It’s an antidote to violence and the kind of toxic masculinity this was not just hurting Oli, but destroying our species. Below Deck is a rich, powerful, and wonderful novel full of exquisite writing, important themes, and powerfully realised textures.
Suzanne Leal, an Australian novelist and lawyer, has contributed a powerful novel to this large body of Holocaust literature. It is based on a true story she learned from her former Czech, Jewish landlords, who were also Holocaust survivors. The strength of the story lies in her characters, particularly Hana Lederová. She has a clear and distinctive voice, and we learn of her experiences directly from her, in contrast to Karel Kruta who is described by an omniscient narrator.
McDonnell draws upon her extensive investigation into early African tribal practices in order to better set down a representation of the rituals, mores and qualities of the assorted parties in order to portray a representative clash of societies where social traditions and customs are absolute law.
It is fascinating to watch Jeanne’s character transformation. Early in the novel, she is businesslike, professional, and analytical. She wishes to get things done quickly so she can get back to work. But slowly, cracks in that façade emerge, and she learns human emotions are not business transactions or “deals” to be made.
The Weekend is about so many things: preconceptions, societal norms, continuity and difference, about the self and about relationships, but most particularly about friendship and what it means to be both separate individuals in this world throughout life changes, and also the ways in which we are implicitly connected and collective.
A Superior Spectre is deftly constructed piece of literature. It sits shoulder-to-shoulder with some of the greats. Thematically it is a worthy companion-piece to Angela Carter’s The Passion of New Eve. Structurally it folds like the origami of Italio Calvino’s If On A Winter’s Night A Traveler, and Jennifer Egan’s The Keep. Stylistically it employs some of the fuzzy voice of China Mieville’s This Census Taker, where the who and when of the narrator becomes blended and circular.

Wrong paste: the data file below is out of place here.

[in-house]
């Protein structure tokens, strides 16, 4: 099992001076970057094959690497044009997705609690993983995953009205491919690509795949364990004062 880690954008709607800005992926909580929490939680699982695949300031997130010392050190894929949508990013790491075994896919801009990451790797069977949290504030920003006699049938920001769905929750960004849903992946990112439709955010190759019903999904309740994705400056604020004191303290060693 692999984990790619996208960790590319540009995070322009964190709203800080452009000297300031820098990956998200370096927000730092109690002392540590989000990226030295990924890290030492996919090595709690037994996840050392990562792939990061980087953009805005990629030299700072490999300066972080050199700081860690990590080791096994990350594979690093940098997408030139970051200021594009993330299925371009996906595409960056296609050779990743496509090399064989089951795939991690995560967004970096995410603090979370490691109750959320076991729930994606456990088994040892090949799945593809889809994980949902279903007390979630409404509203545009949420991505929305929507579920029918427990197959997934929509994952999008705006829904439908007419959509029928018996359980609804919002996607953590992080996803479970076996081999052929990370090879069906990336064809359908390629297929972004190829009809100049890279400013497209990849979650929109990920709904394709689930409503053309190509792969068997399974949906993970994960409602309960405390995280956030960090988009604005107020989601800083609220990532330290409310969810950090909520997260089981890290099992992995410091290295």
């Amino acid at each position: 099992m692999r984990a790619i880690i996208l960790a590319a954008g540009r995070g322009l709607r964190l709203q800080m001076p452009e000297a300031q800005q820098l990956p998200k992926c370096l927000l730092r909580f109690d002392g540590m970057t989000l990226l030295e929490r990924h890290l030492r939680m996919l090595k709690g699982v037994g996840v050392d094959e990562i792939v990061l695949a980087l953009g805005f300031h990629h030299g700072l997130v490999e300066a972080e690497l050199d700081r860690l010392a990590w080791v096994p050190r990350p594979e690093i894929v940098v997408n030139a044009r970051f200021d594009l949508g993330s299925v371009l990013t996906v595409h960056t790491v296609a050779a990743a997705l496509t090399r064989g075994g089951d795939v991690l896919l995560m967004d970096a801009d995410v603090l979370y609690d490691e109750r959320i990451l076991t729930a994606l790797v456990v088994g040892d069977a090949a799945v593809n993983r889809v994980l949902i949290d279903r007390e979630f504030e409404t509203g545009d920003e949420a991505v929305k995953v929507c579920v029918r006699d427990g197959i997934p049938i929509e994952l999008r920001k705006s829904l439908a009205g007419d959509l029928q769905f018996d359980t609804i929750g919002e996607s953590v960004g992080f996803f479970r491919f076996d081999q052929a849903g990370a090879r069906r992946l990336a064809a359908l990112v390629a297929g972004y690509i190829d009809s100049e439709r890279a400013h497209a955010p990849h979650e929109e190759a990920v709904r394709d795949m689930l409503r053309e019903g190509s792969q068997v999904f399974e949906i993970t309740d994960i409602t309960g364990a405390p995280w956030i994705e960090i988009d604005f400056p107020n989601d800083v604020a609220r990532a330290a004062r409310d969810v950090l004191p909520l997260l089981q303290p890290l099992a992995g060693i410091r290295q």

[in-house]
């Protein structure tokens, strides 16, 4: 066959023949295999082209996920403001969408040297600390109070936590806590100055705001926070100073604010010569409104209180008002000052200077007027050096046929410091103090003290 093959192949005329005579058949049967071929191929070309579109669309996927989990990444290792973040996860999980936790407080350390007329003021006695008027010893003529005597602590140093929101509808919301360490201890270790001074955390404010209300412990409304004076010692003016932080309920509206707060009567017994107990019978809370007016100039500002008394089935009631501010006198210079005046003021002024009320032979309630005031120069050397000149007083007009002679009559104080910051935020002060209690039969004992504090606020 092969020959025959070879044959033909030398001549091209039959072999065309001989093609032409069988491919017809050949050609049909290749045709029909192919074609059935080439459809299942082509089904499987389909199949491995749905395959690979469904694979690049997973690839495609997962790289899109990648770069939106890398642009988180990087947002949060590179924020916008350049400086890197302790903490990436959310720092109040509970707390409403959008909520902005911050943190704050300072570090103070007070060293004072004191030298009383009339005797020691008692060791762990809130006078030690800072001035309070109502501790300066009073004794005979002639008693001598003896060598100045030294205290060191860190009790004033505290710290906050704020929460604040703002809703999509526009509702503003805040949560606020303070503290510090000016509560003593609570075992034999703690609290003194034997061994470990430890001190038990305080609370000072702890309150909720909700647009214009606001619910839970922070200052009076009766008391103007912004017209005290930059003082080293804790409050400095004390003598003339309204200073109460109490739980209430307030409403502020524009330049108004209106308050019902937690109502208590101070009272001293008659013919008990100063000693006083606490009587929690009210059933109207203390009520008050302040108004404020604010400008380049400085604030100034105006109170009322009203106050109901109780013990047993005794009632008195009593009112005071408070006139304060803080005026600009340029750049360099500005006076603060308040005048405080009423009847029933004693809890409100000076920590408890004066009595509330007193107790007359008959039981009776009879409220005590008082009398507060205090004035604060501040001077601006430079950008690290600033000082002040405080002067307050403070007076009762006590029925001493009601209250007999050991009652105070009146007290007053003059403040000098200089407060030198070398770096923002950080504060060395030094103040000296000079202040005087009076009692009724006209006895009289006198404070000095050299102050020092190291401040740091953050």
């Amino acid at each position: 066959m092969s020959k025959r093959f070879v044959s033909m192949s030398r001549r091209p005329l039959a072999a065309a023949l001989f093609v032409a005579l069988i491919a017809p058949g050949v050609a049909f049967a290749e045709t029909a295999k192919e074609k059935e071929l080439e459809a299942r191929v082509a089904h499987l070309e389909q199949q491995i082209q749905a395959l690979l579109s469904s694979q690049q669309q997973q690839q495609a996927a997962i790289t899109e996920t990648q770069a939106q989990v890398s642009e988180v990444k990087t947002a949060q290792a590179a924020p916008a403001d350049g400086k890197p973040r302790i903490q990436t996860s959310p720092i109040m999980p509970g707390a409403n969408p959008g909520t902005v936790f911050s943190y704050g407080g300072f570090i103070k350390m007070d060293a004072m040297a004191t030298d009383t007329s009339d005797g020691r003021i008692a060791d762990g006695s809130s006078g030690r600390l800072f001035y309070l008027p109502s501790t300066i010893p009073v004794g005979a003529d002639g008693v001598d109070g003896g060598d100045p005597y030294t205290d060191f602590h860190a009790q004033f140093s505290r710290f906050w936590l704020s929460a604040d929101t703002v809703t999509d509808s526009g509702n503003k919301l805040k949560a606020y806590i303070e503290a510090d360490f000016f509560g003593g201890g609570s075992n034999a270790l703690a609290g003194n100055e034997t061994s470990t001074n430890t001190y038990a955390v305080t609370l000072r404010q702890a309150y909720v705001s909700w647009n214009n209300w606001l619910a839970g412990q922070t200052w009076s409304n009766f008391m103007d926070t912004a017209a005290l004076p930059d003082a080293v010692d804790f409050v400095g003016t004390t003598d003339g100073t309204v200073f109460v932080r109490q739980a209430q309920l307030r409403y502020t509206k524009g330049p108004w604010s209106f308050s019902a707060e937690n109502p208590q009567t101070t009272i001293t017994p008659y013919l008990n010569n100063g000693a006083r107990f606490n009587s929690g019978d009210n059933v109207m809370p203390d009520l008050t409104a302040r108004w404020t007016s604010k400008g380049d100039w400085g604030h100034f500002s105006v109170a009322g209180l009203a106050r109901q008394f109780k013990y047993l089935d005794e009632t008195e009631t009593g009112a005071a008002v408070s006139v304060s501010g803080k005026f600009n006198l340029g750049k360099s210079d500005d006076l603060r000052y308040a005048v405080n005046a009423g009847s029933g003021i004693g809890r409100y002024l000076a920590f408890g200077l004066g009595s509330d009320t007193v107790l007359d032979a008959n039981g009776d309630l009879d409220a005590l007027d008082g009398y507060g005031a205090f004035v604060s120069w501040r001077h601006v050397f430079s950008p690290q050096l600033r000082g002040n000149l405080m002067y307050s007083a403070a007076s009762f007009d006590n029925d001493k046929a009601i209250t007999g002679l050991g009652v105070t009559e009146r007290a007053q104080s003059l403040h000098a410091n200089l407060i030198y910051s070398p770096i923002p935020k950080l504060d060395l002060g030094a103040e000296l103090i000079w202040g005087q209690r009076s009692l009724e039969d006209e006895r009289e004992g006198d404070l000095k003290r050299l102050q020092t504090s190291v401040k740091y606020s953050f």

Loss and grief are rooted in a large part of the Haitian diaspora identity and manifests both overtly and covertly throughout these stories. Danticat is meticulous in her writing about Haiti and its people’s complex relationship with the U.S. In each character’s search for a better life, she magnifies the usually unexplored grief that comes with years of generational trauma and migration.
Birnbaum, a CODA himself, loves florid, beautiful, language. Perhaps being a hearing child of Deaf parents channeled his talents to the written page more readily than to a spoken art? Some well-turned sentences are spot on: “Matthew was a walking gerund, always stating things that could’ve just been done in the first place” personifies the unity of word and action by using its difference.
The book is fast paced, consistently engaging, and is often very funny. It comes across as light and easy, but amidst the intriguing mix of Vivian’s self-deprecation and self-aggrandisement there are serious themes in the book. The key one is the relationship between female desire and male aggression. The book subtly but powerful explores the way in which women are both diminished by the men around them and the ways in which they retain and reclaim power.
This is a well-crafted coming of age fantasy story for teenagers and young adults. It is a quick-paced story that will capture the reader’s attention and not let go until the last page has been read.